10 Steps to Improve Your Computer Ergonomics

For many people, working on a computer for long periods of time can lead to pain. You may get back pain from sitting improperly; neck pain from having your monitor at the wrong height; and hand and wrist pain from repetitive actions such as typing and mousing.

Working in any fixed position for a long time can be dangerous, but there are ways you can mitigate this by paying attention to the type of desk, chair, and peripherals you use and how your hardware is positioned. Here are ten steps to improve your ergonomics and make your work a lot more comfortable.

Read the rest of the article on The Mac Security Blog.

The iPad is an ergonomic disaster for traditional computing work, and needs full pointer support right now – Revert to Saved

“From day one, the iPad to me never felt like a device purely for consumption. As half the tech industry fell over itself to claim you could ‘never do real work on an iPad’, I saw everyone from artists to technicians doing real work on an iPad. What people really meant was that the iPad didn’t have a full version of Microsoft Word, because that is the only ‘real work’ in the whole world. Or something.

That said, I’ve always wanted to do more work on an iPad than I actually do. The big blocker for me has always been interaction. Simply put, the iPad is an ergonomic disaster for long-term ‘traditional’ work.”

I’ve been thinking about this recently, especially because of the many problems in macOS Catalina. I’m suffering from tech fatigue lately: I’m tired of having to troubleshoot so many problems. My iMac, since I upgraded it to Catalina, is very unstable. I still can’t use CarPlay in my car because something in iOS 13 broke it (or because there’s corruption in my iCloud account; I’m waiting for Apple to get back to me). It seems that every day, there’s a problem with an app, with authorizations to access files on the Mac, with some hardware device not being compatible.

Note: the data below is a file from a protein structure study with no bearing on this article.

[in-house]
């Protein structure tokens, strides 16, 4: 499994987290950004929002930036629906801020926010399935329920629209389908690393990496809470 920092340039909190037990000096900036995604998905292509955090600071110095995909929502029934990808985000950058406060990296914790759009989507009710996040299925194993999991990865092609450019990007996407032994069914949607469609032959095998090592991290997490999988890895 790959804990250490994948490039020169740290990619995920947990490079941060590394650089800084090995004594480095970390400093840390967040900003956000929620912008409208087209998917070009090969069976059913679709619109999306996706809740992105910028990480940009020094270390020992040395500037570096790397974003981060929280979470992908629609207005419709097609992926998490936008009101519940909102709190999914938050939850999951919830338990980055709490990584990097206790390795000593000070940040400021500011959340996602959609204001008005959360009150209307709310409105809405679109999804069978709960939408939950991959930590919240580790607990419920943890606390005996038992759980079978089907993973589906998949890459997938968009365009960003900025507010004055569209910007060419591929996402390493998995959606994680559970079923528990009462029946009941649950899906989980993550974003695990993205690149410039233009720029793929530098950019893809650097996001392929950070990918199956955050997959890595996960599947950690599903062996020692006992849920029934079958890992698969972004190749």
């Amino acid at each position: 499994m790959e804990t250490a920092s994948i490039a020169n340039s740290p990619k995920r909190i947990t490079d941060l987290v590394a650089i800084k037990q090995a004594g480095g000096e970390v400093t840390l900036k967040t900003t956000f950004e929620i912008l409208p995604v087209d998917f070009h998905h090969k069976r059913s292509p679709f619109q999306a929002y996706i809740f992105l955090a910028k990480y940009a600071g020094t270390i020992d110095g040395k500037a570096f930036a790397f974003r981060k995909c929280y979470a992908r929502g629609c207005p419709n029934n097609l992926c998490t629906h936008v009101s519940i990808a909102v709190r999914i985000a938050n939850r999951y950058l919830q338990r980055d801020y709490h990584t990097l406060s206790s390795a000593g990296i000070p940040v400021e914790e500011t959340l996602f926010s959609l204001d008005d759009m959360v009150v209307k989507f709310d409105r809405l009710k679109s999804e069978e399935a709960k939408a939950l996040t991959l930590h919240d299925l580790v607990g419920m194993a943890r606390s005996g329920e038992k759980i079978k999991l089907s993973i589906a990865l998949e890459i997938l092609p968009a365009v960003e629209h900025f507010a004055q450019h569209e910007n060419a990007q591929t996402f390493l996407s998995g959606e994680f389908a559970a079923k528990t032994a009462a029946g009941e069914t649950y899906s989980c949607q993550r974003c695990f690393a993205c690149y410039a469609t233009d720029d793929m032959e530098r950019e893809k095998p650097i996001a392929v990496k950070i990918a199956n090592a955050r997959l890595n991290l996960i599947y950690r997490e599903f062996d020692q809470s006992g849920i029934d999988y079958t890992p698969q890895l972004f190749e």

The iPad is the ultimate thin client, and it eliminates a lot of these headaches. I have friends who lament the iOSification of macOS, but I look forward to things working more smoothly. It’s not that iOS is perfect, but that its limits make it a lot easier to work with.

But as this article says, the iPad is not ergonomic. I’d been considering getting Apple’s smart keyboard folio for my 11″ iPad Pro, but at £179, it’s really overpriced, and the position of the device isn’t ideal. What I want in a keyboard for an iPad is the ability to place the device in portrait mode. This is possible with this Logitech keyboard, but a friend who has many keyboards says that the touch isn’t right. It’s not expensive, so I may try it anyway.

But Apple needs to consider the longer term use case of the iPad. Not everyone will be able to work with it handheld, and placing it flat on a desk is very bad ergonomics. I’m not sure what the solution is – it’s certainly not in making bigger iPads – but Apple would do well to try to solve this.

Source: The iPad is an ergonomic disaster for traditional computing work, and needs full pointer support right now | Revert to Saved: A blog about design, gaming and technology